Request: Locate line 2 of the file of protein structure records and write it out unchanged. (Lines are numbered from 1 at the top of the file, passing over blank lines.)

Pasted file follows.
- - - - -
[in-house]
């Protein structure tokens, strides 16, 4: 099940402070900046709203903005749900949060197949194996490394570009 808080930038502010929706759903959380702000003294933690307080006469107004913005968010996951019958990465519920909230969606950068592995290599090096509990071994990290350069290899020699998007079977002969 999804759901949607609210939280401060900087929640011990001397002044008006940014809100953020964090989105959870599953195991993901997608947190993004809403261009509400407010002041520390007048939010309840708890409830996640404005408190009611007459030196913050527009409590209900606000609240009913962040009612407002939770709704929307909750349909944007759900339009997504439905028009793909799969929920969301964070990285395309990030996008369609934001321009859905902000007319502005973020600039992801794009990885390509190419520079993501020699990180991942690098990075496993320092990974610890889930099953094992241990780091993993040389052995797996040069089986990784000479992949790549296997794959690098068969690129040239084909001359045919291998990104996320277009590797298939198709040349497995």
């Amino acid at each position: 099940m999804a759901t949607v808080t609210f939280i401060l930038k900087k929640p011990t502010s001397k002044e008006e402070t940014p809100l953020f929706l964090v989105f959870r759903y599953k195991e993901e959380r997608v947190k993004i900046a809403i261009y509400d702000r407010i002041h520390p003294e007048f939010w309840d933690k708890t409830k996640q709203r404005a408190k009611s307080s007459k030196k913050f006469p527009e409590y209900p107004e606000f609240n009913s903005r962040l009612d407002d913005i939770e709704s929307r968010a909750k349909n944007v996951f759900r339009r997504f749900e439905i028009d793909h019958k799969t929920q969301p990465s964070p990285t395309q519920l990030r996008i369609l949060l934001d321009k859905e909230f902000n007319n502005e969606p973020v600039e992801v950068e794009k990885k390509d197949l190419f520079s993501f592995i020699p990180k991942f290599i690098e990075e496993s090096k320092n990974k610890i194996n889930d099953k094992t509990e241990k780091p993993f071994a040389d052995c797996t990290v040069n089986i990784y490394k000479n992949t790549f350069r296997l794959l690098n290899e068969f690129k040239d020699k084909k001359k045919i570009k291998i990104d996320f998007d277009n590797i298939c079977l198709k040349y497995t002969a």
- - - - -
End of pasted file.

């Protein structure tokens, strides 16, 4: 099940402070900046709203903005749900949060197949194996490394570009 808080930038502010929706759903959380702000003294933690307080006469107004913005968010996951019958990465519920909230969606950068592995290599090096509990071994990290350069290899020699998007079977002969 999804759901949607609210939280401060900087929640011990001397002044008006940014809100953020964090989105959870599953195991993901997608947190993004809403261009509400407010002041520390007048939010309840708890409830996640404005408190009611007459030196913050527009409590209900606000609240009913962040009612407002939770709704929307909750349909944007759900339009997504439905028009793909799969929920969301964070990285395309990030996008369609934001321009859905902000007319502005973020600039992801794009990885390509190419520079993501020699990180991942690098990075496993320092990974610890889930099953094992241990780091993993040389052995797996040069089986990784000479992949790549296997794959690098068969690129040239084909001359045919291998990104996320277009590797298939198709040349497995």